May 6, 2022 - News

Philly's new Citizen Police Oversight Commission takes shape

Illustration of a police cap on dark background under spotlights.

Illustration: Maura Losch/Axios

The era of the city's new Citizen Police Oversight Commission (CPOC) is inching closer.

What's happening: The nine-member board made up of volunteers from across Philly met for the first executive session last week following their official appointment by City Council.

Why it matters: CPOC is probably the most significant and long-lasting police reform that city officials put in place following the demonstrations over the police killing of George Floyd in Minneapolis in 2020.

  • The new commission has more powers to investigate police conduct, shootings and use-of-force incidents than the Police Advisory Commission it's replacing.
  • Those powers include the ability to issue subpoenas to compel officers to participate in the commission's investigations.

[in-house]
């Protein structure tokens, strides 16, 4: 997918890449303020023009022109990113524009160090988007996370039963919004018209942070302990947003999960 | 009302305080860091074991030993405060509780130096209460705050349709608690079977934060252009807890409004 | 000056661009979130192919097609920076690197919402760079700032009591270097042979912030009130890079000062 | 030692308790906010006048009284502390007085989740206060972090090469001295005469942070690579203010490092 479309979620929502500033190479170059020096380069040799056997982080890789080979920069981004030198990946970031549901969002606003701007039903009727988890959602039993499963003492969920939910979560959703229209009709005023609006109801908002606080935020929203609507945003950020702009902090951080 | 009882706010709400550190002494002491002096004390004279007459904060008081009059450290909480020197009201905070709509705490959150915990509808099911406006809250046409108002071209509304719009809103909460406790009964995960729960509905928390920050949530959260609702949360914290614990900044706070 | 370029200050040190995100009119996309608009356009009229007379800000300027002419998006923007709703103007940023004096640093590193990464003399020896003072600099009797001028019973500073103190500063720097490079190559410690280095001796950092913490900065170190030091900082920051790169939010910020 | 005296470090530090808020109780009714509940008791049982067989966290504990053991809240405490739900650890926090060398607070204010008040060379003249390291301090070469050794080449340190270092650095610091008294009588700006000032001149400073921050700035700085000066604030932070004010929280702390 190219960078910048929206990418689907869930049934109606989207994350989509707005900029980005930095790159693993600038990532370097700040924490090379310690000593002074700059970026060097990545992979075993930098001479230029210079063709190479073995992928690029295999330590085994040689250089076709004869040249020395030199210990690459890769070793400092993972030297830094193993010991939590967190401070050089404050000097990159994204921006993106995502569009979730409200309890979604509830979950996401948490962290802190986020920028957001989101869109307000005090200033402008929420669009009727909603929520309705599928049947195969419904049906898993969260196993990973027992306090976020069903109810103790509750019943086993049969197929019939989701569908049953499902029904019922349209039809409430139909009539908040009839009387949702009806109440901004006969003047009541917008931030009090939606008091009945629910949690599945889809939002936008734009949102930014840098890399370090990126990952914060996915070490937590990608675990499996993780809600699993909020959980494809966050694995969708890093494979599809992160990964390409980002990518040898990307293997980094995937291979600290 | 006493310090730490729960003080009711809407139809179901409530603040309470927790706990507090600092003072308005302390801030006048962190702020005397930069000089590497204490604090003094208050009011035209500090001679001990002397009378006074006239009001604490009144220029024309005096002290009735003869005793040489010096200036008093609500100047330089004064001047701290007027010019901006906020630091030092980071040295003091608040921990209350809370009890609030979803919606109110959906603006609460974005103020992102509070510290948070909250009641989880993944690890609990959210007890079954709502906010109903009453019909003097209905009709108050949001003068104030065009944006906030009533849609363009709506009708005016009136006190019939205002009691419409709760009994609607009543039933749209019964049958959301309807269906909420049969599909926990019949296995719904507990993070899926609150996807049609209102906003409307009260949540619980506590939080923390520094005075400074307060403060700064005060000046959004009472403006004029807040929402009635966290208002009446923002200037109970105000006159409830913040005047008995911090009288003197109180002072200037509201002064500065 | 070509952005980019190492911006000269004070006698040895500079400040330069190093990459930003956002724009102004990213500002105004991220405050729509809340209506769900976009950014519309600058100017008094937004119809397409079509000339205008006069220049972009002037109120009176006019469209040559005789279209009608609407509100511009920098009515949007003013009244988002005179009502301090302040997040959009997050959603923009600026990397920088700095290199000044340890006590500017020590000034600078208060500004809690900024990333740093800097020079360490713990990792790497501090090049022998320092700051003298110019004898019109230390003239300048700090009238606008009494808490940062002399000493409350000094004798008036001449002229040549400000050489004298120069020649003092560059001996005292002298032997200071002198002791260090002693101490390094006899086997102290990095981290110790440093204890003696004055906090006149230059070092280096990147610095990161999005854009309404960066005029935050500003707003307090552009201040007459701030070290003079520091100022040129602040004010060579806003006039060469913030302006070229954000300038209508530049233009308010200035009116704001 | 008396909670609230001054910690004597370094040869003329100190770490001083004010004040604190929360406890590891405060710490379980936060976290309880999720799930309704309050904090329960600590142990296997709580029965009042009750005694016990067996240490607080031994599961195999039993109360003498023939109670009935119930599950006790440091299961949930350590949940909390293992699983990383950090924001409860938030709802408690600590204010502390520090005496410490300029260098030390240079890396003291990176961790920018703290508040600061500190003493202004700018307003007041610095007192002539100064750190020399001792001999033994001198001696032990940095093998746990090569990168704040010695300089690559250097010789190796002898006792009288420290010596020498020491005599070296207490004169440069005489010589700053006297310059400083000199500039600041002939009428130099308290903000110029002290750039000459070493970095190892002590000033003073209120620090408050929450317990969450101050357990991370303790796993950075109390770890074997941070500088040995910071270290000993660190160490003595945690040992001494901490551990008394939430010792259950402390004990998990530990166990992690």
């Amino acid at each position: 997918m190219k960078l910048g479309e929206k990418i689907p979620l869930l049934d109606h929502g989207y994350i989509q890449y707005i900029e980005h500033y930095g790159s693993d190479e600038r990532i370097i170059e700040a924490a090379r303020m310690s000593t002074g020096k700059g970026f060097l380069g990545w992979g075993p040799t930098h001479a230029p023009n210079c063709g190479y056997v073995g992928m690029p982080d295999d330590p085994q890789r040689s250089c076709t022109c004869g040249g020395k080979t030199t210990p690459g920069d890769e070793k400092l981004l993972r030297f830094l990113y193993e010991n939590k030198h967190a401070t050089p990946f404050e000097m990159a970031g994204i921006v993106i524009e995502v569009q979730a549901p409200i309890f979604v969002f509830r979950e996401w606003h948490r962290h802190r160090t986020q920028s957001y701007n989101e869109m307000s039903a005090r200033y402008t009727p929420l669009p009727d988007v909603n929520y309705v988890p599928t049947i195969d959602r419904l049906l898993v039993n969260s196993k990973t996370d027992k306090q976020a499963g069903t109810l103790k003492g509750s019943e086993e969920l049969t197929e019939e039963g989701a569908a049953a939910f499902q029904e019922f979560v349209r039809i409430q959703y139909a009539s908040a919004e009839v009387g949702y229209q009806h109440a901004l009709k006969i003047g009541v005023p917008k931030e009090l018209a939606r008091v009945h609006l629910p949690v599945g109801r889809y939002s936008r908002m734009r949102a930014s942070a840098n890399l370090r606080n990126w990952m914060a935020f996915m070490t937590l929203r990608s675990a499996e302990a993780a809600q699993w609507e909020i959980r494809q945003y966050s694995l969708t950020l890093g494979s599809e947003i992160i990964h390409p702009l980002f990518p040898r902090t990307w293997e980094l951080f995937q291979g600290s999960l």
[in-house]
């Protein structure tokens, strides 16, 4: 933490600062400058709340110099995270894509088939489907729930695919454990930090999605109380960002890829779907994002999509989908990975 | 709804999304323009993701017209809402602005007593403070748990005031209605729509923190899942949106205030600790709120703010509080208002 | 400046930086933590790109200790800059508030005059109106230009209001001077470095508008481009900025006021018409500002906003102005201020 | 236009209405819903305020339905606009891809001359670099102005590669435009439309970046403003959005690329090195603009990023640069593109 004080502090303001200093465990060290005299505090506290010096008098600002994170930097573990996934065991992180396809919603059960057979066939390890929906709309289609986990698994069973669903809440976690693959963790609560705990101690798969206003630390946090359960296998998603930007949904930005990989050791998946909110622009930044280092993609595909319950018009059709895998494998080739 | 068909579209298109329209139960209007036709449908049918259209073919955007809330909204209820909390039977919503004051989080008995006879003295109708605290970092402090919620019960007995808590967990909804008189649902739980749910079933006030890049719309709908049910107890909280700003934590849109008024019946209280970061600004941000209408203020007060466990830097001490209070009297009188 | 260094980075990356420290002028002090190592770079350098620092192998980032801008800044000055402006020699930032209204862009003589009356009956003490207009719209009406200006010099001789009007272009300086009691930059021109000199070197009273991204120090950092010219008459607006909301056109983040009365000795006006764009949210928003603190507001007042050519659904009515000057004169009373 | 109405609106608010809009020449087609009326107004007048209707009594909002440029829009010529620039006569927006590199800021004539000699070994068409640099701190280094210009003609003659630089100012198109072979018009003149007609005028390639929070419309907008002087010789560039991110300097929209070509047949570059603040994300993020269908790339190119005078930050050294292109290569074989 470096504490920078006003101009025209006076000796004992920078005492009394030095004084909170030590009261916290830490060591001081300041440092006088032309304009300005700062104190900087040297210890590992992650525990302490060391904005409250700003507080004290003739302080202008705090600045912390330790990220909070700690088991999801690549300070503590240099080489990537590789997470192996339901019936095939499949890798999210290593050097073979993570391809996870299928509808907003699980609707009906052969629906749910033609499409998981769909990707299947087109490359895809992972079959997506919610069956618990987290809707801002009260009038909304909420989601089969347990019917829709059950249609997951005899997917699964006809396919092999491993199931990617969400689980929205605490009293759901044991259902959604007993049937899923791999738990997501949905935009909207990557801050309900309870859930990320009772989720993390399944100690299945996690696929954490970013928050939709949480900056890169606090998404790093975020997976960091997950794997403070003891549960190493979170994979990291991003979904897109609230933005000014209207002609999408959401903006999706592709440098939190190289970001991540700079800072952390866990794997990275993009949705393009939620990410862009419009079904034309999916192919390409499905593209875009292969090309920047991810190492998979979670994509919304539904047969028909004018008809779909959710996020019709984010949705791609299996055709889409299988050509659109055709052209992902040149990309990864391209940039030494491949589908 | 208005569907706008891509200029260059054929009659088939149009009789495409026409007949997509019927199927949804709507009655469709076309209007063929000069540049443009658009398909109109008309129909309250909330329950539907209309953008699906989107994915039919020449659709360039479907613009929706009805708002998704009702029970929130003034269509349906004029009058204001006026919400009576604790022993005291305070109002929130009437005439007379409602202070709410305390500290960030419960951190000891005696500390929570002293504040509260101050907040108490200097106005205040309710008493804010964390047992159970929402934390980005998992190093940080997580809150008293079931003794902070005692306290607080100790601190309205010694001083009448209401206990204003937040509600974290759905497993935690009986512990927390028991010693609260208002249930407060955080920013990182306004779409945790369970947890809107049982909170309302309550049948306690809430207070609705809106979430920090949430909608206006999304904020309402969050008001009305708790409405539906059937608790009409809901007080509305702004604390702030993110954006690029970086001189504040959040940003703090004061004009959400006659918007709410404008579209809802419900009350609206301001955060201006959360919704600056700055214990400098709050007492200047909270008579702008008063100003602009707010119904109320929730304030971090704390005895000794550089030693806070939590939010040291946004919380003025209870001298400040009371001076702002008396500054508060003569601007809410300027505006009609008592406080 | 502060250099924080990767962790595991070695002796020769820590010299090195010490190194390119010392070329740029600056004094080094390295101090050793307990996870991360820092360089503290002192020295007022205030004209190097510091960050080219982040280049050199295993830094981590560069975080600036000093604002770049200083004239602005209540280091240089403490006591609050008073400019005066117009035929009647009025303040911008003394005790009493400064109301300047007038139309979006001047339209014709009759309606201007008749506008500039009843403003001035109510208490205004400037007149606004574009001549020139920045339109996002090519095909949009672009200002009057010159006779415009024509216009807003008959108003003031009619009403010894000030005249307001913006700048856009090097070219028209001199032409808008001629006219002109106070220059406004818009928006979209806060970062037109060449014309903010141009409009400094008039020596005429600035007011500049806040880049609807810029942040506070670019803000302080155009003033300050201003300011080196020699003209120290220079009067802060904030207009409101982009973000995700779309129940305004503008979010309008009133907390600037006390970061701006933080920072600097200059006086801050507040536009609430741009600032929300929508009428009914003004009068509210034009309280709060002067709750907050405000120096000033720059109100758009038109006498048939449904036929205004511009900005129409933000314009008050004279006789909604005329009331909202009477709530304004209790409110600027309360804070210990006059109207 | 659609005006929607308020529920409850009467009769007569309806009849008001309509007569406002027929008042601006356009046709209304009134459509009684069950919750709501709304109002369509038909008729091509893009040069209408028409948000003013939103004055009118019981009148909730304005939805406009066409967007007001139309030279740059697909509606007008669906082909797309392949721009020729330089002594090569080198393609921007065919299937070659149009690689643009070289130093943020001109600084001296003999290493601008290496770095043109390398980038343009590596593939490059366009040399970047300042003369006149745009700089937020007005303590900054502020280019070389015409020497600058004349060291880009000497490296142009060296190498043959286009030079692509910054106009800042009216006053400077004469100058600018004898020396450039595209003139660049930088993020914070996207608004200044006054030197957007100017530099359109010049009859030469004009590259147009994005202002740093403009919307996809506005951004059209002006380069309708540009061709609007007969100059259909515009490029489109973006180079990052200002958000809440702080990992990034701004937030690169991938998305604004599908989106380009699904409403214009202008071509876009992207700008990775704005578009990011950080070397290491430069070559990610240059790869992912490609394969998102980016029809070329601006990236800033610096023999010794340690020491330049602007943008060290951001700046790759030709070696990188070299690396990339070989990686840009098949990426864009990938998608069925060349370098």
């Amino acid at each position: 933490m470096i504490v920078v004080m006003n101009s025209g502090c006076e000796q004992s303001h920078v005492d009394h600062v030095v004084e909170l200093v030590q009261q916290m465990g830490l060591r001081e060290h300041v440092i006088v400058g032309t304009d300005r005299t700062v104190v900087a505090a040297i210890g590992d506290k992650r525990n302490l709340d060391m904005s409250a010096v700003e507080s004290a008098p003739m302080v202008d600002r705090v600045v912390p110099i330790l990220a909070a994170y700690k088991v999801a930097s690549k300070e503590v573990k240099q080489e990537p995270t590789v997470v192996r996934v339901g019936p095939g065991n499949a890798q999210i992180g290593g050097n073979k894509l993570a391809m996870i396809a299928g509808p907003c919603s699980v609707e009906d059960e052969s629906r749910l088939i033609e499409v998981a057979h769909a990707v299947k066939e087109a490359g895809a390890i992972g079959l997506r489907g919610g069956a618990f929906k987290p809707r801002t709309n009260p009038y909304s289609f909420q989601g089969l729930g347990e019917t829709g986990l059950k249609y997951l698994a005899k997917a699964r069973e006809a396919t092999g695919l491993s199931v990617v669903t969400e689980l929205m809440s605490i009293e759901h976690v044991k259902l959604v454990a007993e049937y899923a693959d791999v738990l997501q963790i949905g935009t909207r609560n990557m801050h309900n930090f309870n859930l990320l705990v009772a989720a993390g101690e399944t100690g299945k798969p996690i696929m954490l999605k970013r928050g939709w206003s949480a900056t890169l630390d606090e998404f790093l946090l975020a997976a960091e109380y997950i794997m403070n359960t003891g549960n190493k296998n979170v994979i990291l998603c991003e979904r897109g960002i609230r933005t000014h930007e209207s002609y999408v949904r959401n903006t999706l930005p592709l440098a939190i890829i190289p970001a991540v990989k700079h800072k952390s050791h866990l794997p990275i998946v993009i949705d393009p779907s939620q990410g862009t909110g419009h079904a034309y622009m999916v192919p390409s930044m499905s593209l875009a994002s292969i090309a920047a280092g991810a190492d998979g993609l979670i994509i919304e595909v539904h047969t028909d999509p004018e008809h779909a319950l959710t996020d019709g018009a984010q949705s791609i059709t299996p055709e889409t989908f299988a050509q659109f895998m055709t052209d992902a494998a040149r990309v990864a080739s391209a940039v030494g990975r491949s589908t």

Zoom in: The process of transitioning the Police Advisory Commission to CPOC is expected to take months.

  • The new commissioners, who are unpaid, are now tasked with weeks of training around police policies, codes and procedures, among other things.
  • Commissioners must appoint a chairperson and vice chairperson among themselves and select an executive director from outside the group.

What they're saying: CPOC commissioner Jahlee Hatchett told Axios members are now determining what the commission will focus on when it gets up and running.

  • "From my perspective, law enforcement was born out of a need from the community, and law enforcement should always be community based," Hatchett said.

Commissioner Rosaura Torres Thomas expects the commission will boost police transparency, particularly around investigations into officer misconduct.

  • "I think things are going to be more revealed to the public and our communities than it has been in the past," said Torres Thomas, who's also an activist.

What to watch: The new commission is slated to receive $2.4 million under Mayor Jim Kenney’s proposed budget for the upcoming fiscal year, beginning July 1, according to an administration spokesperson.

  • That budget figure, which is far less than some activists have pushed for, is subject to change as the administration negotiates a spending plan with legislators.

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